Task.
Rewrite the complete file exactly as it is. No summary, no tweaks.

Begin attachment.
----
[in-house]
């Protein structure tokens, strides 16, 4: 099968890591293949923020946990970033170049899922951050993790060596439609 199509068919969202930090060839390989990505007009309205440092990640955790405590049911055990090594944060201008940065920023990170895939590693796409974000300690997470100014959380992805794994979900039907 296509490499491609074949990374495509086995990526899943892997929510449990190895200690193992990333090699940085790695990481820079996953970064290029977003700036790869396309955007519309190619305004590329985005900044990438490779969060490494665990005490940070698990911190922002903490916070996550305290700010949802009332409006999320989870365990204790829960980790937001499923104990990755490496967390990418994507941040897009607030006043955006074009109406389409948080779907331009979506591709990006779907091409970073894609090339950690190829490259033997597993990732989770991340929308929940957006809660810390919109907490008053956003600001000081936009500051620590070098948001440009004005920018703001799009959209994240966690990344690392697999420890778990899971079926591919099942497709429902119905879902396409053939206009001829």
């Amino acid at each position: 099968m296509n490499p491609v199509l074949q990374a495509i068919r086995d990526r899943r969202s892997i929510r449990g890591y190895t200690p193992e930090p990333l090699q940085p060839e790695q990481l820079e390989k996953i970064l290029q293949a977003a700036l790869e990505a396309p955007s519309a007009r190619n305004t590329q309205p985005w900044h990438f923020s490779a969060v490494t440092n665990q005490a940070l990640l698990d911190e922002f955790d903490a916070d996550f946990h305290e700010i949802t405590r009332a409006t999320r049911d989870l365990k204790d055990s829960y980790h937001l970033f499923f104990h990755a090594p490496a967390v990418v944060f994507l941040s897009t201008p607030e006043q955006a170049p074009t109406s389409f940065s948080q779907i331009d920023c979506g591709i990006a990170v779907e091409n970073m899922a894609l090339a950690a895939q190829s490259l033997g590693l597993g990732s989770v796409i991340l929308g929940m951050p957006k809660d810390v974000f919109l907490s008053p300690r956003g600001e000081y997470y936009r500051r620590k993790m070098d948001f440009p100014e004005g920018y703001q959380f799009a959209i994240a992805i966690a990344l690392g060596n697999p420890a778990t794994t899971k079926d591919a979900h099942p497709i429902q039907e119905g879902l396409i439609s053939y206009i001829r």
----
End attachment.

[in-house]
């Protein structure tokens, strides 16, 4: 099968890591293949923020946990970033170049899922951050993790060596439609 199509068919969202930090060839390989990505007009309205440092990640955790405590049911055990090594944060201008940065920023990170895939590693796409974000300690997470100014959380992805794994979900039907 296509490499491609074949990374495509086995990526899943892997929510449990190895200690193992990333090699940085790695990481820079996953970064290029977003700036790869396309955007519309190619305004590329985005900044990438490779969060490494665990005490940070698990911190922002903490916070996550305290700010949802009332409006999320989870365990204790829960980790937001499923104990990755490496967390990418994507941040897009607030006043955006074009109406389409948080779907331009979506591709990006779907091409970073894609090339950690190829490259033997597993990732989770991340929308929940957006809660810390919109907490008053956003600001000081936009500051620590070098948001440009004005920018703001799009959209994240966690990344690392697999420890778990899971079926591919099942497709429902119905879902396409053939206009001829």
């Amino acid at each position: 099968m296509n490499p491609v199509l074949q990374a495509i068919r086995d990526r899943r969202s892997i929510r449990g890591y190895t200690p193992e930090p990333l090699q940085p060839e790695q990481l820079e390989k996953i970064l290029q293949a977003a700036l790869e990505a396309p955007s519309a007009r190619n305004t590329q309205p985005w900044h990438f923020s490779a969060v490494t440092n665990q005490a940070l990640l698990d911190e922002f955790d903490a916070d996550f946990h305290e700010i949802t405590r009332a409006t999320r049911d989870l365990k204790d055990s829960y980790h937001l970033f499923f104990h990755a090594p490496a967390v990418v944060f994507l941040s897009t201008p607030e006043q955006a170049p074009t109406s389409f940065s948080q779907i331009d920023c979506g591709i990006a990170v779907e091409n970073m899922a894609l090339a950690a895939q190829s490259l033997g590693l597993g990732s989770v796409i991340l929308g929940m951050p957006k809660d810390v974000f919109l907490s008053p300690r956003g600001e000081y997470y936009r500051r620590k993790m070098d948001f440009p100014e004005g920018y703001q959380f799009a959209i994240a992805i966690a990344l690392g060596n697999p420890a778990t794994t899971k079926d591919a979900h099942p497709i429902q039907e119905g879902l396409i439609s053939y206009i001829r």